Next time Brad Dowell defends a corporate client against a former employee’s retaliation lawsuit, the Cantey Hanger partner knows what his strategy will be from the outset.
“I will focus on what the plaintiff did that was retaliatory-worthy,” said Dowell, who won a take-nothing verdict for a corporate defendant in McCauley v. McDonald Transit Associates, which was filed in the 170th District Court in Waco.
In an amended complaint filed Nov. 2, 2012, Gary McCauley alleged that McDonald Transit Associates retaliated against him after he documented a company senior supervisor’s alleged sex discrimination and sexual harassment of a subordinate employee, a female who filed a formal complaint of sexual harassment in 2007. McCauley alleged that while he and his family were out of state on vacation, a company investigator called to ask about the woman’s allegations, and he “confirmed numerous charges of sexual harassment made by this female employee.” Shortly thereafter, while he remained on vacation, his supervisor called and asked him to return, launching what McCauley alleges was “the beginning of retaliation.” McCauley sought damages, exemplary damages and attorney fees for his claim of discrimination due to a hostile work environment and retaliation.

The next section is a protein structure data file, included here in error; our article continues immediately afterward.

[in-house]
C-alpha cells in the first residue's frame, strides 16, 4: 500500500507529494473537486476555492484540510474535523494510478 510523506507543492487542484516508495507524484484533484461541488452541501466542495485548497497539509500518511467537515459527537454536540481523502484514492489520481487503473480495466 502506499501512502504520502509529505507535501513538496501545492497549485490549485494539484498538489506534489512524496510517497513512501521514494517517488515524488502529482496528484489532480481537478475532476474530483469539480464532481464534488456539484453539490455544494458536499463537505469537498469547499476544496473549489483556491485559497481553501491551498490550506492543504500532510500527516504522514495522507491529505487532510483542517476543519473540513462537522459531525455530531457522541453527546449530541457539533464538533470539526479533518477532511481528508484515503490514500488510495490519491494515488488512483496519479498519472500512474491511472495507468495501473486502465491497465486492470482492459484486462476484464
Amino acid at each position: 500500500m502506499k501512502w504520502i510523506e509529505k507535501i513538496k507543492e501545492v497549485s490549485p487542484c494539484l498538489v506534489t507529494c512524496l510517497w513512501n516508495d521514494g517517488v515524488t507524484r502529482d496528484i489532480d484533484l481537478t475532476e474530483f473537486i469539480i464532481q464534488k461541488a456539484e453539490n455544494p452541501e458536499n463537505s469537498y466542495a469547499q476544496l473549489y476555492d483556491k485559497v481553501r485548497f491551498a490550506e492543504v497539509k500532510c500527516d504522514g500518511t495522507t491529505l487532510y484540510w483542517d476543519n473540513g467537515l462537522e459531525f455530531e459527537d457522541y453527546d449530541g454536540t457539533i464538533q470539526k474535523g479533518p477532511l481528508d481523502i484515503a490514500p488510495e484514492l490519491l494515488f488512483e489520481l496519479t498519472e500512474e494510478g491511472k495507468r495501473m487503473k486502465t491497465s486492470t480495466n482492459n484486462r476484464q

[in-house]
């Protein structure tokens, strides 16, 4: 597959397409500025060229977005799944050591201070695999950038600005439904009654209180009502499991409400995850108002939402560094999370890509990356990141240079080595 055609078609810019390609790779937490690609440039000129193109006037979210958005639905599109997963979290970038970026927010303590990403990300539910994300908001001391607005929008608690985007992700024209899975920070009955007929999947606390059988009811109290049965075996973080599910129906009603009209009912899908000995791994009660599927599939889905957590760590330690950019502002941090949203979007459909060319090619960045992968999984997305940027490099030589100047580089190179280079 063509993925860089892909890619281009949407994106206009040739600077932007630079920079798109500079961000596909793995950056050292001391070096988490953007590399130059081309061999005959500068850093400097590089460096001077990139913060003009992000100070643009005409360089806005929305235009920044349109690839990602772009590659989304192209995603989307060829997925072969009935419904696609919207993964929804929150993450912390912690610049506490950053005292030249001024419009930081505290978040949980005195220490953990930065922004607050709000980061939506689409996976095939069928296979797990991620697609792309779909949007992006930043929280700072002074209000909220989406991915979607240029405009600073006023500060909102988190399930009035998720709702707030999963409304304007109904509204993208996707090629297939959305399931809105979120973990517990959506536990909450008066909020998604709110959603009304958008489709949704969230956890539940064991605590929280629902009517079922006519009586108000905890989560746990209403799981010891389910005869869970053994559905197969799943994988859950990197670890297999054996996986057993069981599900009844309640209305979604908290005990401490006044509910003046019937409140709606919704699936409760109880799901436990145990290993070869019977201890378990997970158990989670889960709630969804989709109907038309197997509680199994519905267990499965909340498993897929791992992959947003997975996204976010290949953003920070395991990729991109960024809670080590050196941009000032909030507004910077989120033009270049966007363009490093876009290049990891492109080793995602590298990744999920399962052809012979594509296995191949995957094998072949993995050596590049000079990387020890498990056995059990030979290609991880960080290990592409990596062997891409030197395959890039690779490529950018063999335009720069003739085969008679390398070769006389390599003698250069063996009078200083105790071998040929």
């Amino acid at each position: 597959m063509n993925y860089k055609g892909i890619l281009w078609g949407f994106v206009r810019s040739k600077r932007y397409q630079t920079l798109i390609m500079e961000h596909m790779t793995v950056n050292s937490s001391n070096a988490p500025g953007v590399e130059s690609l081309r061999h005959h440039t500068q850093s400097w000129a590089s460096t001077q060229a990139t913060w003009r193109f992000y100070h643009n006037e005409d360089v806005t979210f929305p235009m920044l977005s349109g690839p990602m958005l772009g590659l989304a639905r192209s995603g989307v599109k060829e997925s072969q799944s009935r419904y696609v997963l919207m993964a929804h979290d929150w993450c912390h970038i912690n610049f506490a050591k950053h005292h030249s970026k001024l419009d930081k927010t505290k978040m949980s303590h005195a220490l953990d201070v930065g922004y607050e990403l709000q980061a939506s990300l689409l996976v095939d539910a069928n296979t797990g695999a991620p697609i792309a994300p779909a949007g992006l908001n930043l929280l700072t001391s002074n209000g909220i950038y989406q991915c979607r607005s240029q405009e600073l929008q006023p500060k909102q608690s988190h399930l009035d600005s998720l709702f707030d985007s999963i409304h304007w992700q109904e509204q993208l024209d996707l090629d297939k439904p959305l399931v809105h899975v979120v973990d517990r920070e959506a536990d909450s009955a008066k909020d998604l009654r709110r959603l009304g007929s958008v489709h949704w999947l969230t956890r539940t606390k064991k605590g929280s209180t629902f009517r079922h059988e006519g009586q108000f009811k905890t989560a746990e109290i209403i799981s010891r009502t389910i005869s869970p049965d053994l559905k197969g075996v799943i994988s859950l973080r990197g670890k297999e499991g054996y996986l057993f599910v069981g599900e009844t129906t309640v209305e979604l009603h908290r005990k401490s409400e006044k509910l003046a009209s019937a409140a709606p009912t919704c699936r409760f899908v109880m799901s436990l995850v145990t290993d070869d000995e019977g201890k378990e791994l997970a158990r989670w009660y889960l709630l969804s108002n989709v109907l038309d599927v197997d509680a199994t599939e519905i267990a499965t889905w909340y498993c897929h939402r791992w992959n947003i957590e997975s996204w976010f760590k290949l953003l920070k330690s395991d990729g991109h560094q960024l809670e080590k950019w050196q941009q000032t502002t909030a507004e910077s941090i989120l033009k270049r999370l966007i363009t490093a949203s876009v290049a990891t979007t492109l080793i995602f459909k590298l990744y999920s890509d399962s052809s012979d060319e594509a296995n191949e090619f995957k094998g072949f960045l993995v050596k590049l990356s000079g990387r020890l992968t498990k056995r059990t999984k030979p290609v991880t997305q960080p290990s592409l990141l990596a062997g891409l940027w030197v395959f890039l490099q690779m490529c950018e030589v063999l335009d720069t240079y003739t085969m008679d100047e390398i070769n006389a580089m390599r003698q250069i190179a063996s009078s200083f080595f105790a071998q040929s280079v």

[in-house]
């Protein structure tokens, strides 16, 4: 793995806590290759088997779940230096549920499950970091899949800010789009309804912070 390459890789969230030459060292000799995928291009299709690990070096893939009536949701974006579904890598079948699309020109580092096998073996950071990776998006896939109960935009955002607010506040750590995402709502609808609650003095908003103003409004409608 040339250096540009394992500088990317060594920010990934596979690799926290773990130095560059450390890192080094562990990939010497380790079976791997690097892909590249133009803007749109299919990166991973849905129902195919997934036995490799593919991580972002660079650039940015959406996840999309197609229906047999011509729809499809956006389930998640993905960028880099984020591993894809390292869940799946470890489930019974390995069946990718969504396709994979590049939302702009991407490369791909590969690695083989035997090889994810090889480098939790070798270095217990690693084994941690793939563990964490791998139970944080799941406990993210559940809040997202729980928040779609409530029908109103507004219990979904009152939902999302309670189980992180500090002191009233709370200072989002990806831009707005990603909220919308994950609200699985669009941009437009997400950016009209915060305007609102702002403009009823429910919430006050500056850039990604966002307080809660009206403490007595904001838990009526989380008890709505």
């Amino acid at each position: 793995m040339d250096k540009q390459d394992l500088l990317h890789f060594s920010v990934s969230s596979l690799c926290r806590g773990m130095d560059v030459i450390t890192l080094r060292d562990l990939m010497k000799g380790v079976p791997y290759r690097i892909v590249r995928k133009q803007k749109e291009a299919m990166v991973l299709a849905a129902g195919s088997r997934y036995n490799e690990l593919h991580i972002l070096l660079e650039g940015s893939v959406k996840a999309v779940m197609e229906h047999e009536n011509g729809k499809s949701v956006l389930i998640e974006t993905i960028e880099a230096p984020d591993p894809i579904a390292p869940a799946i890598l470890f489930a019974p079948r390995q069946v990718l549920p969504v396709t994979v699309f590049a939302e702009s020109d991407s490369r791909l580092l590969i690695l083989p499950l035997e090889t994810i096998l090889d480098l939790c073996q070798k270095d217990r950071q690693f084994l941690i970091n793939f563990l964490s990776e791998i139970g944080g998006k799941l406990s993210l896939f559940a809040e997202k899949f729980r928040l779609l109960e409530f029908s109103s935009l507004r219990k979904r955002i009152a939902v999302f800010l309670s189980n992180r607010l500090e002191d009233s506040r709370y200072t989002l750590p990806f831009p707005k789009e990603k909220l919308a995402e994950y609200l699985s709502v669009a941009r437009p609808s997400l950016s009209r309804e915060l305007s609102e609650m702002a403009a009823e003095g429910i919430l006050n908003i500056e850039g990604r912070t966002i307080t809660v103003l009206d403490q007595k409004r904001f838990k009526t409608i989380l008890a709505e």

In amended answer filed May 20, McDonald Transit denied the allegations and stated as an affirmative defense that McCauley was an “at will” employee and was not terminated for any impermissible reason.
After a four-day trial and one hour of deliberation, a jury on June 5 issued a take-nothing verdict and decided that the company had not terminated McCauley for participating in a discrimination investigation and that he had engaged in conduct that gave the employer a valid reason to fire him.
Dowell expected a challenge when his client faced a retaliation claim.
“I tell my clients, juries may forgive you for the underlying discrimination. But they get incensed when you retaliate,” Dowell said.
But in this case, as he teased out the “truth,” Dowell said, he concluded that the plaintiff had played “an insignificant role” in the investigation into the allegations of sex discrimination and sexual harassment. That investigation was completed in 2007. Dowell thinks that date made a strong impression on the jury and noted that McCauley was not terminated until 2010. Ultimately, Dowell concluded about his recent win, “it’s easy when the truth is on your side.”
Rebecca Fisher, a Waco solo, who represents McCauley, did not return a call for comment.